Fortunately, the mourning didn’t last long. Kerstin found Vella Austin, a stylish young Phoenician, who took over the Tempe location and still serves as Chief Operating Officer of Buffalo Exchange.
The Thrill of the Find
Soon after Austin’s arrival, another friend offered to run a store in the Berkeley area, which expanded Buffalo Exchange outside of Arizona for the first time. This required Kerstin and Spencer to “manage from afar” by hiring area managers they trusted to maintain the company’s core values and authenticity.
But Buffalo Exchange didn’t expand to just any city. They looked for areas where fashion held importance to the local culture, where the idea of thrifting had intrinsic appeal.
“We can’t just open in a city and make it fashionable,” Austin says. “We have to find a place that already has people interested in clothes.”
Buffalo Exchange eventually expanded to 19 states, opening 50 stores that all incorporate the fashion styles of the surrounding community. The expansion strategy worked because the company focused on respecting their host community’s character instead of stubbornly trying to force their own look onto a new area.
“Even though we’re based in Tucson, Arizona, each store is unique to the neighborhood it’s in,” says Pruitt. “It’s sort of like an authentic reproduction of the style of the neighborhood.”
From Neighborhood to Womanhood
Along with investing in communities, Buffalo Exchange has made it their mission to invest in their employee’s professional development to empower their largely female workforce to take positions of leadership within the company.
“At Buffalo Exchange, women [being] in power is not unusual,” says Pruitt. “I think Buffalo Exchange turns out a lot of really strong role models.”
Kerstin agrees that the resale fashion business gives female employees a chance to lead and develop a sense of self-worth. This harkens back to her own experience of finding her identity through her passion for fashion and the challenge of running a business.
“Being there and buying clothes from the general public is a very empowering experience,” Kerstin says. “I want to have a place where people feel like they’re valued.”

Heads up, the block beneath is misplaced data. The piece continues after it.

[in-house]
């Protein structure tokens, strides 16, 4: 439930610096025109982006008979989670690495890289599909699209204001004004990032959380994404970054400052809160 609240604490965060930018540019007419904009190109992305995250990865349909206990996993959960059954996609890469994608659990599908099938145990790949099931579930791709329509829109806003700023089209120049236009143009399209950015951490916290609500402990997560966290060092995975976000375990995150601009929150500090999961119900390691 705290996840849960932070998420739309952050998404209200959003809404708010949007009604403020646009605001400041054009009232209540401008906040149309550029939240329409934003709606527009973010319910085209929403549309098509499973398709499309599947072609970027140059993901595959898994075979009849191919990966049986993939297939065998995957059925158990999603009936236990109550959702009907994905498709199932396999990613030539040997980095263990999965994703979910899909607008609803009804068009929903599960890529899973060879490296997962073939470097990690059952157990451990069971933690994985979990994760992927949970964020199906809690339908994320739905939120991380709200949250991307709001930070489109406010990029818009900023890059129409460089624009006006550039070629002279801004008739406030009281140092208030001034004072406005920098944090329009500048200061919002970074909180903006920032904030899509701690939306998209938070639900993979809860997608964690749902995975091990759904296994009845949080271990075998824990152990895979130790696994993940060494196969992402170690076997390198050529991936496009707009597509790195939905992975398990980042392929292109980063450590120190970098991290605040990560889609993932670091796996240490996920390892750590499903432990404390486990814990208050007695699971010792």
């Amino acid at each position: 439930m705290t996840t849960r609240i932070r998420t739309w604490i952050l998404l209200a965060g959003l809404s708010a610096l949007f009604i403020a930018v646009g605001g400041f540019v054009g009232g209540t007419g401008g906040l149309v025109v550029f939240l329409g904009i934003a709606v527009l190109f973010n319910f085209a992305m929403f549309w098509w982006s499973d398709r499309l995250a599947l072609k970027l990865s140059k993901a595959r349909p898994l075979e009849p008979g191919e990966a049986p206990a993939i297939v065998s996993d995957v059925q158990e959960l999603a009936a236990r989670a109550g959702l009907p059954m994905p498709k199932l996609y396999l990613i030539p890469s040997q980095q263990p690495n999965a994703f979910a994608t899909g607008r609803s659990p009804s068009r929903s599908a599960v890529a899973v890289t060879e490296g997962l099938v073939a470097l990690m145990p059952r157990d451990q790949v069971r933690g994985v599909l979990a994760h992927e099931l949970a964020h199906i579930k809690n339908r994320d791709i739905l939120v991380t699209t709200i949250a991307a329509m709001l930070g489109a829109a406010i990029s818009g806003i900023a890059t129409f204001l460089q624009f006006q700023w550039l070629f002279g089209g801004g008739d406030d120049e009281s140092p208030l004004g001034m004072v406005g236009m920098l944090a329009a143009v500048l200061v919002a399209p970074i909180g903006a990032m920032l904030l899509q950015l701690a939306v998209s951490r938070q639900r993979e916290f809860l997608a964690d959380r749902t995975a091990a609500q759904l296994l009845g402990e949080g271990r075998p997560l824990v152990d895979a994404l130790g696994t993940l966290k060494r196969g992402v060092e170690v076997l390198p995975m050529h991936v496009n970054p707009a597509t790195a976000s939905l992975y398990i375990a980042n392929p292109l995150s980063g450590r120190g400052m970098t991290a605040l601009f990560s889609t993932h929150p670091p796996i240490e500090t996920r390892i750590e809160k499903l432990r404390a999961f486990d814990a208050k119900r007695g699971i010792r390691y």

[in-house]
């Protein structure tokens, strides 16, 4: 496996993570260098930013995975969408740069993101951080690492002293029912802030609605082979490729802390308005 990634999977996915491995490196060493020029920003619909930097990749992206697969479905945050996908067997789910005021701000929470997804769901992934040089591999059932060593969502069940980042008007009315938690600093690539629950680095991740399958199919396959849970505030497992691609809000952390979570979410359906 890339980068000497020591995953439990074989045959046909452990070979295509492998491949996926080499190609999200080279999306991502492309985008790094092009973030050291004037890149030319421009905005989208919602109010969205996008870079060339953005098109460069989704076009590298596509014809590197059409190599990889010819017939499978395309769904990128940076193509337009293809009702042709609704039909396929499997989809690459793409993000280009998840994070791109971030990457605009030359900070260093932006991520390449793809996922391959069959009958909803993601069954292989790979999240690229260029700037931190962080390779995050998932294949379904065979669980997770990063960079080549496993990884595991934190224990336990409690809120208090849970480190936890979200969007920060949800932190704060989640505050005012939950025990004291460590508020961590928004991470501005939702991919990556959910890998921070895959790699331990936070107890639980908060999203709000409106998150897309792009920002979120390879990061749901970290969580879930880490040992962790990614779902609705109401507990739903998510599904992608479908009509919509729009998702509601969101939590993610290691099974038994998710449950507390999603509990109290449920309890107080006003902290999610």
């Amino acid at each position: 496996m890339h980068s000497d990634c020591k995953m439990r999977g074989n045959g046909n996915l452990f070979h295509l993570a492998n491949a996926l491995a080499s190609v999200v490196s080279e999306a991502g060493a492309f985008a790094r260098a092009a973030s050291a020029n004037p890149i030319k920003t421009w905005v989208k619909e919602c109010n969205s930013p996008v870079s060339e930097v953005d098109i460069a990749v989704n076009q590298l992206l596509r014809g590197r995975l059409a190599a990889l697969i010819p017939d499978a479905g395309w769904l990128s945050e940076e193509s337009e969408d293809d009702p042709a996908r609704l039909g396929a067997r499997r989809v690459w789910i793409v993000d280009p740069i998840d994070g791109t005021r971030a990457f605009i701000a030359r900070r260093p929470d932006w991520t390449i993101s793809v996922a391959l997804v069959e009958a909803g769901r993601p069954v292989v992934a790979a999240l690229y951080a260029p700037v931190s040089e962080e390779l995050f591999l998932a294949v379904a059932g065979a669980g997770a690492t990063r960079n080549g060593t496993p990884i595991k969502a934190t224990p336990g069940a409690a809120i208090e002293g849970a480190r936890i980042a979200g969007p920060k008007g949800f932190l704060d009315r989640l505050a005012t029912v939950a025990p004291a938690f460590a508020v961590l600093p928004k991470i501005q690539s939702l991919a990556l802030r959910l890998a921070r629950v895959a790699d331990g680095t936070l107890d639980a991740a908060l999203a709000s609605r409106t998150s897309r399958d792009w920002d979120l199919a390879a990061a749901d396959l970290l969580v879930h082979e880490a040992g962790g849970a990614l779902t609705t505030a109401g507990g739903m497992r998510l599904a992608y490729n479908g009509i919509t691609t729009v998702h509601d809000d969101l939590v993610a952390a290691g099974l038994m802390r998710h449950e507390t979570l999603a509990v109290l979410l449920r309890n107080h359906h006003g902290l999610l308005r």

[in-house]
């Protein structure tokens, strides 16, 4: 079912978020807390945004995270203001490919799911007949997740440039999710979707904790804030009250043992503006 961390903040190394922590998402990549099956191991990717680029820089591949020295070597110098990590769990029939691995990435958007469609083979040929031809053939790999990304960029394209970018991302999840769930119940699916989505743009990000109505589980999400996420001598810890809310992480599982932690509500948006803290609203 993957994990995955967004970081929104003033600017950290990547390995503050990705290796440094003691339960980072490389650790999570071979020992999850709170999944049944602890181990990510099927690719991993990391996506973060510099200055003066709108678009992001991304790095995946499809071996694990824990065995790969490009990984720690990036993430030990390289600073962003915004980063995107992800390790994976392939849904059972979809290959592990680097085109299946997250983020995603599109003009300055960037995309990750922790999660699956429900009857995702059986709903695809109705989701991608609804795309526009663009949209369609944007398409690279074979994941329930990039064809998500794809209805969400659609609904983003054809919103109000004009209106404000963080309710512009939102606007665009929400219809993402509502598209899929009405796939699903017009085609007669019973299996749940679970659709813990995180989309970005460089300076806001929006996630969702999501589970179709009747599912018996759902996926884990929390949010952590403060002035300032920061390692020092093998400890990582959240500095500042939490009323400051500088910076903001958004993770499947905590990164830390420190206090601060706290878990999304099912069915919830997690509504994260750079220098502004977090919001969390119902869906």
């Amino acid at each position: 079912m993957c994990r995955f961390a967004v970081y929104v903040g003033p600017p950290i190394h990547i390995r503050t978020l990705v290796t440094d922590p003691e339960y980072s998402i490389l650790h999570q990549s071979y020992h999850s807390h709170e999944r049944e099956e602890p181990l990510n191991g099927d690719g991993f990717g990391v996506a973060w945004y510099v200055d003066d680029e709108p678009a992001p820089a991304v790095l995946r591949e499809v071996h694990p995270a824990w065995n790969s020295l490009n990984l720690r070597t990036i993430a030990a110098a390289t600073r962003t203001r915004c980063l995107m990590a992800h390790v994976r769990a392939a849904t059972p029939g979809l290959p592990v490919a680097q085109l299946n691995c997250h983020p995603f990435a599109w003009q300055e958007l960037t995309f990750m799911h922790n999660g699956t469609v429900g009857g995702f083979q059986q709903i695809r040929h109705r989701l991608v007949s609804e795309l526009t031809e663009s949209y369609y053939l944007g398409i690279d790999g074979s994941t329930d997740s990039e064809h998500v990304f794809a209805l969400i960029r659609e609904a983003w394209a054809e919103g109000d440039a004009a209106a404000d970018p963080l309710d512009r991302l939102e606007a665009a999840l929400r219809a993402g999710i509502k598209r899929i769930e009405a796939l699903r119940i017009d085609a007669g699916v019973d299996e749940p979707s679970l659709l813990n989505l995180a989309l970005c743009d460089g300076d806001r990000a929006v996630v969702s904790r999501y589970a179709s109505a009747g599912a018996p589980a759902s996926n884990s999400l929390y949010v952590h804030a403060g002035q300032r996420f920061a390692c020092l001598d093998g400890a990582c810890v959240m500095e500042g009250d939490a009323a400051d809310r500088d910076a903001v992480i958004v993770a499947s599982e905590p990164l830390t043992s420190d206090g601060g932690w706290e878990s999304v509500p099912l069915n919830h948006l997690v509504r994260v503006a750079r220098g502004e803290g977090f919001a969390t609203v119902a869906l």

It’s the Values
Spencer Block’s grand plan was to have a company that would live for over 100 years. Sadly, Spencer passed away in 2009 after a battle with cancer, but he was able to communicate his vision in a book entitled, The Way of the Buffalo, published after his death.
In the book, Spencer wrote a short love letter to his customers, calling them the “life blood of our business” and writing that:
“They brought me money. They fed me. They kept me entertained. They talked to me and smiled and I felt good.”
After 45 years in business, little has changed for Buffalo Exchange. They have remained remarkably consistent in valuing their customers, employees, and the communities that host each store.
“A lot of businesses are out there to make a quick buck and it’s selfishly motivated,” says Pruitt. “But Kerstin and Spencer always had a goal of supporting their family and sustaining the business so they could continue providing a livelihood for their employees. They never saw it necessary to step on each other or cut corners to get to the top.”
Kerstin credits her company’s success to investing in the people that surround her. “The most difficult thing in business is dealing with people,” Kerstin says. “Business is easy if you have a good concept. But you can’t do it alone. You have to have people who you want to work with and who want to work with you.”